Thread: Henkawaza
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Old 11-15-2009, 11:02 AM   #32
ChrisHein
 
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Re: Henkawaza

Quote:
Francesco Corallini wrote: View Post
Hi there,

I can just drop my knowledge about "henka waza" and "Kanren waza" terms how they are used in Iwama Aikido.

As a student of Saito Morihiro Sensei and of my father, that's what I can say about how these terms are used in Takemusu Aikido.

Henka Waza (as usually intended by Saito Morihiro Sensei when teaching seminars) means basically any variation from a basic form.

So for instance Kosa dori nikyo, when performed directly (chokusetsu) by fixing your opponent's hand on your wrist and applying immediately the key. This is intended as henka.
Usually "henka waza" is used to define a variation that Tori chooses to apply.

When Tori NEEDS to change his technique, so when he NEEDS to apply a variation in traditional Aikido we call it "oyo waza" (application of technique): that's actually the same way this term is used in other martial arts as well.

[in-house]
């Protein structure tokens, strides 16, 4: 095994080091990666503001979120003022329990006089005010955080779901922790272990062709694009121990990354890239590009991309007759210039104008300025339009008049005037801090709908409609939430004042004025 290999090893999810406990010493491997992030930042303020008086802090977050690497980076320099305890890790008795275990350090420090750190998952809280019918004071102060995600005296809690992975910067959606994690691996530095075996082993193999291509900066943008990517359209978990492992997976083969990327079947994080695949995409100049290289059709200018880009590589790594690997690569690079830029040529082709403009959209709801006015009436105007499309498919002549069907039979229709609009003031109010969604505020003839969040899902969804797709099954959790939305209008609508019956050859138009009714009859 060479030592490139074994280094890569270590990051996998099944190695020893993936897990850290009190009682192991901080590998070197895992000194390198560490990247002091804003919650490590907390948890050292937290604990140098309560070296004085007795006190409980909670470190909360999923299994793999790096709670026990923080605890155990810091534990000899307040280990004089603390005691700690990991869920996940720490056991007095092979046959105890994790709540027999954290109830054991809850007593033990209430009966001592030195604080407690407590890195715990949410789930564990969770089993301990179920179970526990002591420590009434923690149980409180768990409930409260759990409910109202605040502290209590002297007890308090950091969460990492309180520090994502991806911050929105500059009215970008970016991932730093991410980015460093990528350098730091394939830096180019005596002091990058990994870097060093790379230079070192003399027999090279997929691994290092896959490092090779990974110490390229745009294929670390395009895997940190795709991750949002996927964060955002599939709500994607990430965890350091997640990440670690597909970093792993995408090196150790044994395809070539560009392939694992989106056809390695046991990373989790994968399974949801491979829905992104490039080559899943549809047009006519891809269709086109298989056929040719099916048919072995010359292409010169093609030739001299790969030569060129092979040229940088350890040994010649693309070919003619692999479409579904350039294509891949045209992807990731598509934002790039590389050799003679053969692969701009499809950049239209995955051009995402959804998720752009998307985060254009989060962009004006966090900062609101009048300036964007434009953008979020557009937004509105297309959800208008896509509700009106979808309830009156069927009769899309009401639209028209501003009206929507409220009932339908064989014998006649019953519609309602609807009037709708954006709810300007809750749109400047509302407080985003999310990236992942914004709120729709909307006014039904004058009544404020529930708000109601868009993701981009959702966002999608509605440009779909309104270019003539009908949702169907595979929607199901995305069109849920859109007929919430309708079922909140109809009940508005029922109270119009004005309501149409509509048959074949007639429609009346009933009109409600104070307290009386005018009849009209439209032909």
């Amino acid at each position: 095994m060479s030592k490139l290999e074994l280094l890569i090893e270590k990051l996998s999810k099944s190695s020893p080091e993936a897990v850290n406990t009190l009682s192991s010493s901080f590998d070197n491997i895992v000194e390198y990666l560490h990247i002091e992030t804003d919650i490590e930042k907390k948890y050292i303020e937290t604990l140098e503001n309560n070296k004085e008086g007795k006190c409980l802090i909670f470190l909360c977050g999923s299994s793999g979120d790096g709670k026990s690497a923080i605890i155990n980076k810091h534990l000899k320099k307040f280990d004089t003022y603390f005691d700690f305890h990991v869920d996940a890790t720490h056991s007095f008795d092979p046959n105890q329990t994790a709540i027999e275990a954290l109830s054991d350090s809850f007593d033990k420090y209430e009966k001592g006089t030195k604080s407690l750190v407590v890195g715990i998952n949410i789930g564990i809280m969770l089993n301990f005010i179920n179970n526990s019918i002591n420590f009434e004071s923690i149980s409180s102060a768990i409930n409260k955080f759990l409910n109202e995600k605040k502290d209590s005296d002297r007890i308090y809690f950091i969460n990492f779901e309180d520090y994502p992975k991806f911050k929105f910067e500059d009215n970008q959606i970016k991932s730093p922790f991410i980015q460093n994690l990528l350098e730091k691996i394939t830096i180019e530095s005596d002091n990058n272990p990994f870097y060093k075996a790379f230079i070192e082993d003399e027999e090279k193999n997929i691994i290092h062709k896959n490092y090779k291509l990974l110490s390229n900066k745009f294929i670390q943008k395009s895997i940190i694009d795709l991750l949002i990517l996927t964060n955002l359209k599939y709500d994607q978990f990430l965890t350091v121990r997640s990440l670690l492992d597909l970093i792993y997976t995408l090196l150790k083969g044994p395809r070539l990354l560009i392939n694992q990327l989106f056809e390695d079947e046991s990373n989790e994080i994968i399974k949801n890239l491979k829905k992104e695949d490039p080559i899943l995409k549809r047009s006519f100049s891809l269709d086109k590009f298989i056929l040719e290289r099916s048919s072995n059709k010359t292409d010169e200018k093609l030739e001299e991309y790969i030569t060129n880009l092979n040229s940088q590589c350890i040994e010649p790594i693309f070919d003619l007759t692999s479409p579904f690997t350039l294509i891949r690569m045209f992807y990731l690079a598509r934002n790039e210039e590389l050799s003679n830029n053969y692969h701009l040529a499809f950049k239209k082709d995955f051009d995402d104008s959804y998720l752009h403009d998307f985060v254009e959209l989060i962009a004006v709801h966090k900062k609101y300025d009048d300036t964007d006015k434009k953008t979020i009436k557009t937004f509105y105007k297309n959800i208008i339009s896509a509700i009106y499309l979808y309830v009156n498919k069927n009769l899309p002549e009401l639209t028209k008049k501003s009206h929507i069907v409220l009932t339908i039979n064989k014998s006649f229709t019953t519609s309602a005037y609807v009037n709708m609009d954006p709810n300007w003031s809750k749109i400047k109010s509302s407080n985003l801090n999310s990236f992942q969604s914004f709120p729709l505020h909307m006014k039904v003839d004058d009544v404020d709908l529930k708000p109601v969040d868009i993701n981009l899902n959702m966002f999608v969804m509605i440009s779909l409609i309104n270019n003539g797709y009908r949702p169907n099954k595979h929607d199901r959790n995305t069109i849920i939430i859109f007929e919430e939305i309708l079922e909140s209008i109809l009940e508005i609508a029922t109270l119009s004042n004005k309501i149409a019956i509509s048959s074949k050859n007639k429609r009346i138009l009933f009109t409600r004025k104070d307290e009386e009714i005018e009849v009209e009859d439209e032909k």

Example: When performing Nikkyo your opponents extends his arm you need to apply the key in a different way from the basic: but in this case the need to change comes from your opponent (thus in henka waza it depends on a tori's choice, usually)

Kanren waza concerns something completely different, which can't be confused with the concepts above: it means "combined techniques". That is actually the way Renraku waza were called in Ibaraki prefecture current dialect, as far as I know. And that's the term Morihiro Saito Sensei used to use to define combined techniques.

In this case it doesn't make a difference if tori combines different techniques because of uke's reaction (which forbids him to complete the initial technique) or because he chooses: in both situations they can be called "kanren" or "Renraku".

Sometimes Saito Morihiro Sensei used also "Kaeshi no kanren" to express a situation when tori starts a technique, uke reacts (with a kaeshi waza or by any other way), afterwards tori reacts to his reaction.

Hope my post was not too confused so far!

Cheers!

Francesco
Wow! I missed this post when it was first posted. Great! Thank you so much for this clarification!

Also Toby Threadgill's overall perspective is quite interesting.

Thanks!